Egypt in another world, Alexandria in a time that will never come again. André Aciman lays down an intricate web that covers four generations of a family that truly belongs nowhere, and struggles for identity as cultural and racial worlds collide. The term Jewish diaspora simply means the scattering of the Jews from their homeland to the ends of the earth, never being allowed to call a place their own.
Aciman brings this feeling to life through his large colorful family and his recollections of a time in his youth raised in the hot Arab city filled with Greeks, Italians, French, and Jews alongside each other. His family were Sephardic Jews who wandered from Italy to Turkey before settling in Egypt for several decades, but even that was doomed to end as they scattered to France and England, Aciman to America; as the theme is brought home more than once that nothing lasts. As Aciman’s aunt Flora says, “Jews lose everything at least twice in their life.”
André weaves a complex tapestry that at times is really hard to follow. His many many great-aunts and uncles and four grandparents are rarely spoken of by name, even when the grandfather in question changes in the next paragraph, or the two grandmothers are speaking to one another you read ‘my grandmother’ and have to figure which is which. As a result even near the end of the book I was trying to repeat whose mother was whose in my head to understand the current scene. I really could have used a family tree in the beginning. Aciman moves from chapter to chapter in his life with little connection between them, just moving forward in time to the next act, leaving me to wonder each section if this is the part of the book that ‘is the point’ but that’s not how this story works.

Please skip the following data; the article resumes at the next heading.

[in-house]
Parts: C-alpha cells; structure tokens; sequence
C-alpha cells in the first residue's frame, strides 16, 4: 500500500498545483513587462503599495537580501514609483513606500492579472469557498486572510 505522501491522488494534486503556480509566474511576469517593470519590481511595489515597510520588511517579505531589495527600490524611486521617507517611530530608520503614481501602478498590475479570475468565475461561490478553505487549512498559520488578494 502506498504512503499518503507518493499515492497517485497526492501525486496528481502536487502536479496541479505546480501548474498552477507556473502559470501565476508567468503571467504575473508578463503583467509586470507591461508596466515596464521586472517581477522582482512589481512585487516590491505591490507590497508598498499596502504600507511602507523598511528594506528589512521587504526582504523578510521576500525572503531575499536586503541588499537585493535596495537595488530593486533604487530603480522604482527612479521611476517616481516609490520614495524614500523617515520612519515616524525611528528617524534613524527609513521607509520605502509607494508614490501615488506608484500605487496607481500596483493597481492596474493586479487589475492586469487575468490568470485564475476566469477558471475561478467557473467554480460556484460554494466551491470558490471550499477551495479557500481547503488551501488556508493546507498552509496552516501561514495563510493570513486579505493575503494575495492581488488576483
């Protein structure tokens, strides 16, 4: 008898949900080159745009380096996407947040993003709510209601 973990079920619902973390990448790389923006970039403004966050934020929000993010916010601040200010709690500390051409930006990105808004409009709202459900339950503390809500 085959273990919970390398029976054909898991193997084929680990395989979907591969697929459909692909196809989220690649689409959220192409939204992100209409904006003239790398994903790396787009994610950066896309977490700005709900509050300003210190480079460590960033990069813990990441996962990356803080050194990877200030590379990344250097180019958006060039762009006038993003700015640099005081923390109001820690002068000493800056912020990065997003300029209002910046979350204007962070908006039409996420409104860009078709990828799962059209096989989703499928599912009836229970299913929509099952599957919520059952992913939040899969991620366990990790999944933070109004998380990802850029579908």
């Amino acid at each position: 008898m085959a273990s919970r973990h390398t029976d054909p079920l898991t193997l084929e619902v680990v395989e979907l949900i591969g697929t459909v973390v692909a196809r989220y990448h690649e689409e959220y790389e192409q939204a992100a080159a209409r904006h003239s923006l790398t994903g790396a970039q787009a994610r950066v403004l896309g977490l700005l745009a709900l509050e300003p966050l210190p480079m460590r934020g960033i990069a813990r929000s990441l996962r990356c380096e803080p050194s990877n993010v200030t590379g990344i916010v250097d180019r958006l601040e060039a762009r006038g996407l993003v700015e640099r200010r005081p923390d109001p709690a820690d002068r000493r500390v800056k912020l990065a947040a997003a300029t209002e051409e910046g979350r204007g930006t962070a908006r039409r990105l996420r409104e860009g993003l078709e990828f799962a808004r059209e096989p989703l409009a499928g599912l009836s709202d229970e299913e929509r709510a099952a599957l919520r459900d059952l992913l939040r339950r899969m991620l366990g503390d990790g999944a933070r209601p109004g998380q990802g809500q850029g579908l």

What it is about is the through-thick-and-thin bonds of his family despite the quarreling and amusing hijinks, the accusations and the laughter, most of all the blackout times during the war when they huddled together all generations in the same apartment with low candles, trying to get along, sharing food and swapping stories. You can feel the heat and taste the hot Arab delicacies his family would have called ‘street food’ if they knew young André was partaking, the hot sun and the endless beaches, his aunts and grandmothers gossiping in the shade while being served cool tea, the smell of cucumber and the clink of backgammon chips; his ever-present panicked feeling that it would come to an end at any time and they would be helpless to stop it.
In the end, their fears came true and the family left Alexandria forever, but for a kid who seemed hopeless in school, André Aciman is a wonderful storyteller. I still wasn’t blown away by the book, and the amount of confusion in the narrative took two shiny kitten stickers away, but I would read more by Aciman without hesitation. If you brave the complex weave of characters, I doubt you’ll be sorry.